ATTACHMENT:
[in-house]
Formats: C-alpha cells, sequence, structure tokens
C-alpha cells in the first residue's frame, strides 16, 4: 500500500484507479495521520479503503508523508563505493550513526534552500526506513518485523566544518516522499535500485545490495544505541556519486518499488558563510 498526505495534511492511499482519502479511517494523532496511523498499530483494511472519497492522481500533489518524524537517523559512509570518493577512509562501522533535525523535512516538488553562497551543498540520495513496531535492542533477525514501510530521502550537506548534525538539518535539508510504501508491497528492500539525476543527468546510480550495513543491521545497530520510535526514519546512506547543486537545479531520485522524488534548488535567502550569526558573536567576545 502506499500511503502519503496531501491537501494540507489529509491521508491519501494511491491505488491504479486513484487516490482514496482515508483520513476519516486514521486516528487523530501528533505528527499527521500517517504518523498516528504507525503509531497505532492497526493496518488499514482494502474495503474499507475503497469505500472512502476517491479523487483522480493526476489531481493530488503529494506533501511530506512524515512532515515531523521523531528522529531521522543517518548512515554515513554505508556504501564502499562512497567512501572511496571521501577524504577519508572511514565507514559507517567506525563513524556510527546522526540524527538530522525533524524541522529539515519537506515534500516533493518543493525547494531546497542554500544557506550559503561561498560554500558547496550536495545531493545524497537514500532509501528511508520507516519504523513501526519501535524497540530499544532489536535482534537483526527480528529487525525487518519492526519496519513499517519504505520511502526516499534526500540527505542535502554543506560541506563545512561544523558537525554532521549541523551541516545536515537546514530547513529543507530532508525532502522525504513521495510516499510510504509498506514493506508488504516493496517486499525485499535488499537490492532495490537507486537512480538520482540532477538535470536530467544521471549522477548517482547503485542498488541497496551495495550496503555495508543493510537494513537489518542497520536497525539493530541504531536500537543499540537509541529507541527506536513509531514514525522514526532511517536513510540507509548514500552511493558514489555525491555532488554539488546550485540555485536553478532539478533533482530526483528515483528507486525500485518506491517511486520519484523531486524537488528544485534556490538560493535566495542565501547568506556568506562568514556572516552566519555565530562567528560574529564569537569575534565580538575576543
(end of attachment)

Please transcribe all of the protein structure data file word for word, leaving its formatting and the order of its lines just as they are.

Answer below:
[in-house]
Formats: C-alpha cells, sequence, structure tokens
C-alpha cells in the first residue's frame, strides 16, 4: 500500500484507479495521520479503503508523508563505493550513526534552500526506513518485523566544518516522499535500485545490495544505541556519486518499488558563510 498526505495534511492511499482519502479511517494523532496511523498499530483494511472519497492522481500533489518524524537517523559512509570518493577512509562501522533535525523535512516538488553562497551543498540520495513496531535492542533477525514501510530521502550537506548534525538539518535539508510504501508491497528492500539525476543527468546510480550495513543491521545497530520510535526514519546512506547543486537545479531520485522524488534548488535567502550569526558573536567576545 502506499500511503502519503496531501491537501494540507489529509491521508491519501494511491491505488491504479486513484487516490482514496482515508483520513476519516486514521486516528487523530501528533505528527499527521500517517504518523498516528504507525503509531497505532492497526493496518488499514482494502474495503474499507475503497469505500472512502476517491479523487483522480493526476489531481493530488503529494506533501511530506512524515512532515515531523521523531528522529531521522543517518548512515554515513554505508556504501564502499562512497567512501572511496571521501577524504577519508572511514565507514559507517567506525563513524556510527546522526540524527538530522525533524524541522529539515519537506515534500516533493518543493525547494531546497542554500544557506550559503561561498560554500558547496550536495545531493545524497537514500532509501528511508520507516519504523513501526519501535524497540530499544532489536535482534537483526527480528529487525525487518519492526519496519513499517519504505520511502526516499534526500540527505542535502554543506560541506563545512561544523558537525554532521549541523551541516545536515537546514530547513529543507530532508525532502522525504513521495510516499510510504509498506514493506508488504516493496517486499525485499535488499537490492532495490537507486537512480538520482540532477538535470536530467544521471549522477548517482547503485542498488541497496551495495550496503555495508543493510537494513537489518542497520536497525539493530541504531536500537543499540537509541529507541527506536513509531514514525522514526532511517536513510540507509548514500552511493558514489555525491555532488554539488546550485540555485536553478532539478533533482530526483528515483528507486525500485518506491517511486520519484523531486524537488528544485534556490538560493535566495542565501547568506556568506562568514556572516552566519555565530562567528560574529564569537569575534565580538575576543